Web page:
Meet our Fellows
Tell us a bit about your journey as an engagement professional and how you got involved with IAP2.
My first job in a community engagement role was as a project manager for local e-democracy in the UK. I was working at Bristol City Council and had spent the previous few years working in comms roles but didn’t feel they were quite the right fit. The project manager role came about as the council was involved with a central government funded programme of work to see if digital engagement tools could help to increase interest in local government and end up with increased voter turnout. It was a really interesting role as I got to experiment with a range of activities to see what worked and it felt a good fit for my background in comms and web design as well as my statistical and analytical skills.
One of the partners we worked with during this period was an American organisation called e-democracy.org and I was lucky enough to be invited to Minneapolis to a forum on deepening deliberative democracy. One of the people I met there introduced me to IAP2 as a global network and organisation. However, in the UK, the organisation hadn’t really taken off so I didn’t come across them again until I moved to New Zealand in 2008 when I was pleased to join the network and use it as a way of finding like-minded people.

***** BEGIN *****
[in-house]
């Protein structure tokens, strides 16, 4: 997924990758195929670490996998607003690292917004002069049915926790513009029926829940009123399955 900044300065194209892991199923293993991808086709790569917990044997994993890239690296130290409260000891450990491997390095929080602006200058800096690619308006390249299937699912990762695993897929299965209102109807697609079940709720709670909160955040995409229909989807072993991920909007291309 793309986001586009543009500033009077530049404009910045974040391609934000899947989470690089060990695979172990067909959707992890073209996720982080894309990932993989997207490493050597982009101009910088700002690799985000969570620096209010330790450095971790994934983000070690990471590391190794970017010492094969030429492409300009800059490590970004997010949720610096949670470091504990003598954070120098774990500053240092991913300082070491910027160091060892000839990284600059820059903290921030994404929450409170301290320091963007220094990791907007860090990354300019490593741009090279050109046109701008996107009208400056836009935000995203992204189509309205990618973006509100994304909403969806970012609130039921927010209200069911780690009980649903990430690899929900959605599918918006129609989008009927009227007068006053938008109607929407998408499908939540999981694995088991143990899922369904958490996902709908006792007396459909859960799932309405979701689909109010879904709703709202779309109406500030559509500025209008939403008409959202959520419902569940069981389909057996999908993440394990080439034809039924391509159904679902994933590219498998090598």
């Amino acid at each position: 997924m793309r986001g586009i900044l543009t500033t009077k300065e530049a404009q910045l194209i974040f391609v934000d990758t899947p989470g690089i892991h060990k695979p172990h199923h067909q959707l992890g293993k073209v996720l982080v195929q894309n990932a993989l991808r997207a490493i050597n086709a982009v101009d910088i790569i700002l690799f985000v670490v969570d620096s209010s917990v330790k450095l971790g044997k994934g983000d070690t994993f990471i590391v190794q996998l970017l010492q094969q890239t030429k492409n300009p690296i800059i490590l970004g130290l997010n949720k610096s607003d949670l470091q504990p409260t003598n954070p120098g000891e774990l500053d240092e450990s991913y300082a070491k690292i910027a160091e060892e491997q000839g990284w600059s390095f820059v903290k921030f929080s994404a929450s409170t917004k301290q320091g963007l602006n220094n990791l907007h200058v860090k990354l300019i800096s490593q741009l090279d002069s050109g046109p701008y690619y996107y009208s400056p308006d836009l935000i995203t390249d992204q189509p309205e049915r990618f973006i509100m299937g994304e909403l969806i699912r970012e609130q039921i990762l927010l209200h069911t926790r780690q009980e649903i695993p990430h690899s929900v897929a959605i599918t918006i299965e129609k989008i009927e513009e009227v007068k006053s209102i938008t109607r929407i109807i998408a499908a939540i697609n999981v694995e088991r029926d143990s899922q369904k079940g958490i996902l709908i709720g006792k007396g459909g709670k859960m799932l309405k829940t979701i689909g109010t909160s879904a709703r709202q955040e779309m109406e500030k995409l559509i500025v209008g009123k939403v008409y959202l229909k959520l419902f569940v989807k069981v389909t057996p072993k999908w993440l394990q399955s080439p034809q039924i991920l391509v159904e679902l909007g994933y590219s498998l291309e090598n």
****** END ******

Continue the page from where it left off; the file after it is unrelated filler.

At the time, Roger Tweedy was the New Zealand co-ordinator and he put me in touch with Ben Parsons who was leading activities for the Auckland network which I then got involved with. There were a small number of engagement professionals in Auckland at the time and I really enjoyed getting involved and hearing about the New Zealand practise of community engagement.
I participated in a small working group helping to shape content for local events over the next couple of years before putting my name forward to be the NZ regional co-ordinator in 2011. I was then elected to the board in 2013 where I ended up being chair of the membership committee and a member of the training committee.
I wasn’t re-elected in 2015 but was invited to become an ambassador in 2016 and participated in a range of other activities in the few years after that – a core values awards judge, speaker at a Local Government New Zealand conference and at the first young professionals network event in Auckland. I remained involved with the organisation of the New Zealand symposium for some years.
What do you see as the most challenging part of your role or working in engagement in general?